Reimagining Our Future: Why I’m Running for Vancouver City Council

By Taqdir Kaur Bhandal

Taqdir Kaur Bhandal, Vancouver City Council Candidate 2018.
Photo by Saman Sariati.

“Until 1947, South Asian Canadians were denied the right to vote. I strongly believe that city council and other levels of government should be representative of Canada’s ethnocultural diversity.”

On October 20, 2018, civic elections will be held across BC. Taqdir Kaur Bhandal tells us why she’s running for Vancouver City Council, why you should vote for her. 

This past summer, I participated in a walking tour through Vancouver’s west side. Where there are now multi-million dollar homes and condominiums by the foot of Burrard Street bridge, once stood the Second Avenue Gurdwara. This was the first Sikh temple in British Columbia and it was the onshore epicentre for resistance against the racism that eventually illegally turned away the Komagata Maru and the 376 colonized Indians from docking in the city.

Despite encountering every form of resistance, our elders who first migrated to this country flourished over the last century resulting in a vibrant South Asian diaspora. Inspired by the resilience of my elders and how they worked together to forge ahead in difficult circumstances, I am running as an independent candidate for Vancouver city council.

It has been almost fifty years since a person of South Asian descent served on council – V Setty Pendakur still remains the first and only South Asian to be elected to Vancouver city council in 1972. And until 1947, South Asian Canadians were denied the right to vote. I strongly believe that city council and other levels of government should be representative of Canada’s ethnocultural diversity.

With your support, I plan to be the first South Asian woman to have a seat at the table. Eligible voters can choose 1-10 names for city council and I hope that you will choose me as one of your ten choices.

Briefly, my platform centers the connection between social justice and environmental justice. If elected, I plan to bring the following agenda items to the city council table:

  1. Drastically increase supply and access to rental housing.
  2. Grow transportation that works together to include pedestrians, bikes, transit, and cars.
  3. Promote social equity and safety that reflects the ethnocultural diversity of Vancouver.
  4. Take better care of the health of our local natural environment and earth.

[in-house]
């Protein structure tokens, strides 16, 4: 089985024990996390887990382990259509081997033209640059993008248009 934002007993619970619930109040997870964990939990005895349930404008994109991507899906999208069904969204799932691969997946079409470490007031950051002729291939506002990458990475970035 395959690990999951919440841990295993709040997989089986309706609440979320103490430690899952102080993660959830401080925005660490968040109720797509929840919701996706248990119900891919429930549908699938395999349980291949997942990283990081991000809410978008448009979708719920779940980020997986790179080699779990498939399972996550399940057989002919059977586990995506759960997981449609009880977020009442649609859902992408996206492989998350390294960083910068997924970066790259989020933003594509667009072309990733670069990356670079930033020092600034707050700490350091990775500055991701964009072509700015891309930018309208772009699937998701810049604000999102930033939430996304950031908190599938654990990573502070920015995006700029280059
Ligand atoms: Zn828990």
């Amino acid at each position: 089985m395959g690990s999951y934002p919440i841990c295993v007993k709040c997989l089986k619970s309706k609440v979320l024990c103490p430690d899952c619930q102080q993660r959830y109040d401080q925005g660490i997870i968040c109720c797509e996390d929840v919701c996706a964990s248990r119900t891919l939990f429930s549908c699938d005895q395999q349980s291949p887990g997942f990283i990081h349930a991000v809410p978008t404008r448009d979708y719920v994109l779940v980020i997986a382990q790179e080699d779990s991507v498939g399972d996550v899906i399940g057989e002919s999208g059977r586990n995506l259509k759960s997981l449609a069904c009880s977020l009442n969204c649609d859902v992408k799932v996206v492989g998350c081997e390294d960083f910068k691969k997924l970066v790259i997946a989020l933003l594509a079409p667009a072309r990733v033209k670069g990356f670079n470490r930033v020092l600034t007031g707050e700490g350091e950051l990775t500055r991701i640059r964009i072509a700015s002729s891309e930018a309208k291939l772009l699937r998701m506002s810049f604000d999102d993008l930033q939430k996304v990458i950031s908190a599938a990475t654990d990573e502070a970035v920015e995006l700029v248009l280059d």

5. Work with Vancouver Public Library, School Board, and Parks Board to increase the number of childcare spaces at a subsidy for lower-income families.

The outcome of the 2018 election is perhaps one of the most important in recent history. More and more people are moving to Vancouver only to be met with expensive housing options and low paying employment.

At the same time, there is a global need to change our reliance on consuming plastic, burning gas, and using other resources in ways that are harmful to the earth so the next generation can thrive.

This means that elders and children require ethnoculturally safe care and working age people need jobs with fair wages that can keep up with the rising cost of living.

It also means updating consumer practices such as providing compost and recycling facilities on all public property, allowing clotheslines in all buildings and decreasing the amount of waste produced by all members of our community.

Inspired by youth-led movements such as Jugni Style, the Nameless Collective Podcast, Didihood, and South Asian Arts, my campaign takes the approach of 21st-century creative ideas to the toughest issues in Vancouver.

I don’t believe there is one right solution, rather city councillors will have to work as a team to apply research and recommendations from the community to municipal actions.

I will be working diligently to get my name out and also need your support to do so. Most importantly, all eligible voters will need to show up at voting stations in large numbers on advanced voting days (October 10-17) and on election day (October 20). For more information on how to vote in Vancouver visit my website or

Now more than ever, diverse communities will need to exercise our rights to vote to ensure that our voices and ideas are included in positions of power. This movement requires us to draw on Southern/Eastern, Northern/Western, and Indigenous ancestral practices to re-imagine our future.

Taqdir Kaur Bhandal is running as an independent candidate for Vancouver City Council. Follow her on twitter @taqforcouncil.